Transition for SBC’s big three

At this moment, two of the three most significant units of Southern Baptist structure are looking for new presidents. The third has not yet begun to search for a new occupant for its now-vacant presidential suite.

Yes, I know that all God’s children are significant but; as of this writing the president of the SBC Executive Committee is effectively the most powerful man in our denomination, the president of our International Mission Board is the most influential man in our denomination, and the president of the North American Mission Board has the hardest job in our denomination. The selection of appropriate leaders to lead these three aspects of SBC work is about the most important thing going on right now among our people.

To explain:

?The president of the Executive Committee is currently the most powerful person within our denominational work because his influence over the committee, and the committee’s influence over convention business, is practically irresistible. Who else holds that level of power?

?I say that the president of the International Mission Board is the most influential person in the SBC because his work is at the emotional heart of our ministry together. While his is not the only evangelistic and missionary entity, it is the one that can conjure up the memories of Lottie Moon and Bill Wallace. We want the IMB to succeed to a degree that we want few other things denominationally. While we will do what the president of the Executive Committee says, we want to do what the president of the International Mission Board says?not that these are contradictory things.

?The president of the North American Mission Board has arguably the most difficult job in the SBC because that entity has not worked well since it’s formation in the 1990s. It has forced the resignation of its only two presidents. It seems to be riding in all directions. When more Southern Baptists associate the phrase “merge out of existence” with your organization than with any other denominational entity, you have a tough job.

Back to our subject: The SBC Executive Committee approved a search committee to replace retiring president Morris Chapman within 24 hours of his retirement announcement. Our denomination’s International Mission Board also moved quickly to start its own presidential search after Jerry Rankin announced his retirement date. Although the North American Mission Board’s president departed without any transition time, and a month before the two retirements at the other entities were announced, NAMB’s board has not announced any plans to find a permanent leader.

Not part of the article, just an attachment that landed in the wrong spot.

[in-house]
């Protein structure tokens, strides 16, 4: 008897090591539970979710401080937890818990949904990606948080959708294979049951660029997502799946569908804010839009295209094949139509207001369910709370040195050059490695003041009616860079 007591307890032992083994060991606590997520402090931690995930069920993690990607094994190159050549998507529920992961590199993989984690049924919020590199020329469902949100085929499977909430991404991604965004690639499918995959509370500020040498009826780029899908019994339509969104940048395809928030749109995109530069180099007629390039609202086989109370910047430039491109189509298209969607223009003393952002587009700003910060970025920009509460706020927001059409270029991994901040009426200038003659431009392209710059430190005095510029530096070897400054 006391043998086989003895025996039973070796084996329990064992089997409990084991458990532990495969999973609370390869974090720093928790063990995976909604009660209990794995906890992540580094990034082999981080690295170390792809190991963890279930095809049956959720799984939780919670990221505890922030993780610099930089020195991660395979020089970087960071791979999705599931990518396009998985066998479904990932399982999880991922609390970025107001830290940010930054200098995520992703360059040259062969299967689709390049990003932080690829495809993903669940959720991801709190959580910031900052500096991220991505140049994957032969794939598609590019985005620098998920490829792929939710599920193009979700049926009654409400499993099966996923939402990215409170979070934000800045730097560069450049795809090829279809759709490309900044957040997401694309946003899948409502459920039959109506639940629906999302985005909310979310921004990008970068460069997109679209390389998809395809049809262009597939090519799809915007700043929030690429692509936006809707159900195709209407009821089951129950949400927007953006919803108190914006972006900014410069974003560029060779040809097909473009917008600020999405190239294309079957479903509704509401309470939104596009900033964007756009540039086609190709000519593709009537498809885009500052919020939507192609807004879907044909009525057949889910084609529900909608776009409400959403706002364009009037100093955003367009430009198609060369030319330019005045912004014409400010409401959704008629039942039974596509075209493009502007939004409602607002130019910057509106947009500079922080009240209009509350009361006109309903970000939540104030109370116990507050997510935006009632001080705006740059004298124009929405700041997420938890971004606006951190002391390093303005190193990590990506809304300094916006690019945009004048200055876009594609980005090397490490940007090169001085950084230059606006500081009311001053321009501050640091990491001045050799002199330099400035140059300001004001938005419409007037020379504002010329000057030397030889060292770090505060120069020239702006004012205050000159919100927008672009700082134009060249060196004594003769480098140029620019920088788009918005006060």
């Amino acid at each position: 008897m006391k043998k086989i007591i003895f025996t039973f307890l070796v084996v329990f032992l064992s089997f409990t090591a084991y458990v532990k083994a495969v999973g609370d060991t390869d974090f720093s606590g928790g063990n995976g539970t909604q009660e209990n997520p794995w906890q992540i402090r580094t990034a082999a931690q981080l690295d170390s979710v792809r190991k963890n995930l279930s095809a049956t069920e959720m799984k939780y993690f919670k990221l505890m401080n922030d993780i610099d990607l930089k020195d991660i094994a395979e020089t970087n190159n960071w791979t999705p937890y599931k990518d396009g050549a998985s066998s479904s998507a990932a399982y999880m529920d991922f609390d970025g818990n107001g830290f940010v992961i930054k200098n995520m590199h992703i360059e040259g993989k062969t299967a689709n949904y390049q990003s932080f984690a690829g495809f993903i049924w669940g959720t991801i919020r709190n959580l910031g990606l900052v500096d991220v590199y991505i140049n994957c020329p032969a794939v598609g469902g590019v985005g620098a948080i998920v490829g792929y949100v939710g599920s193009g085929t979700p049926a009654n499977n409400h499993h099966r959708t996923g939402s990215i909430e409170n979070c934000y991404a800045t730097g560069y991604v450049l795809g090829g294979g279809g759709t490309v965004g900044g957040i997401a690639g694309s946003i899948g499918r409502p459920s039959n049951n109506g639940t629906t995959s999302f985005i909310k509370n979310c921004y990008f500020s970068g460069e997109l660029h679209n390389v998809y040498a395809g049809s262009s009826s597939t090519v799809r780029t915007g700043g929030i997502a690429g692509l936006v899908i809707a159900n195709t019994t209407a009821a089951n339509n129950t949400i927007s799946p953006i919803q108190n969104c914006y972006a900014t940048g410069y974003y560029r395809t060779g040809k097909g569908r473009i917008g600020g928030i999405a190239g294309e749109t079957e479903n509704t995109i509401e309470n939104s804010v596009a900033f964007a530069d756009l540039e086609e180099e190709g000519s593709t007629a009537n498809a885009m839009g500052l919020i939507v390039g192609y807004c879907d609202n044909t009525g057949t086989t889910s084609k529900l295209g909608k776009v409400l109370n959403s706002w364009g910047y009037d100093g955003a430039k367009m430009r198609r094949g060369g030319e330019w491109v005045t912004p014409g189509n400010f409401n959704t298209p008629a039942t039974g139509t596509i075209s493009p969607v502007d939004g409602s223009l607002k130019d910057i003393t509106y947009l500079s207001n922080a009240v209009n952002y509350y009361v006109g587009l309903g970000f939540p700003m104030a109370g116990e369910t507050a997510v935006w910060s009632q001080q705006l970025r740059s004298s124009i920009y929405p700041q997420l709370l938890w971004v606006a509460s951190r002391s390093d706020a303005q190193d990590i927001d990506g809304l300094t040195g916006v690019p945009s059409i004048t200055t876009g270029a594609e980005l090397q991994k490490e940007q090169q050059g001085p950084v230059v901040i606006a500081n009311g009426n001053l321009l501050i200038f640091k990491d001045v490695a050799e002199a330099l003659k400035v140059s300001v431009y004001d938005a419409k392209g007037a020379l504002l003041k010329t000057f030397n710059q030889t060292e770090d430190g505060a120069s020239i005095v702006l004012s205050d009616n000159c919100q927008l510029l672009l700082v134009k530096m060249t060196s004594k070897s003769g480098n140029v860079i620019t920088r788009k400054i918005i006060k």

Here’s a hint regarding why NAMB seems to be lagging behind. In a recent interview with the Florida Baptist Witness, Great Commission Resurgence Task Force Chairman Ronnie Floyd seemed to encourage the three entities to hold off in finding presidents until after his task force reveals their recommendations. We could all get a peek at the committee’s recommendations as early as next February. While indicating that he considers the two retirements and one forced resignation signs that God is “working in a special way in the Southern Baptist Convention,” Dr. Floyd further suggested that the two search committees and one search committee-in-waiting should be “very prayerful and watchful” of the task force’s work.

Leaving aside assumptions and speculation, Ronnie Floyd’s suggestion lacks context. If, as some think, the recommendations of the task force will result in substantial changes across our SBC agencies, then maybe we know what he was saying. At the same time, SBC President Johnny Hunt has discouraged such speculation every time it’s arisen. If the task force has nothing in mind so drastic as merging or discontinuing one agency or another, Dr. Floyd’s remarks seem cryptic. The fact is, and the point also, is that we don’t know how to understand what he’s saying.

A little more openness or a little more clarity would curb some of the speculation. At the very least it seems desirable that the already-appointed search committees need to hear some context from the task force. They have been appointed by their respective boards with a job to do. Someone needs to make a clear case to them why they should not proceed. I still favor general and regular status reports of the task force’s work. An unwillingness to hold meetings before a live audience is understandable, I guess. Carefully worded, candid, informative progress reports don’t have to be counterproductive or inhibiting though. Have the discussion in private and then tell us all, in general terms, what you’re doing. Thousands of us are praying for the task force as they deliberate; a little update would be most encouraging to those prayer partners. A huge number of people care about the committee’s work. Either we’ll listen to official reports or we’ll do our best with leaks and rumors. Which is better?

Southern Baptists regularly suffer the handicap of leaks and spotty information regarding big decisions at our agencies. We suffer further when outside journalists gladly publish every rumor or unattributed claim they hear. What a blessing it would be to break this cycle.

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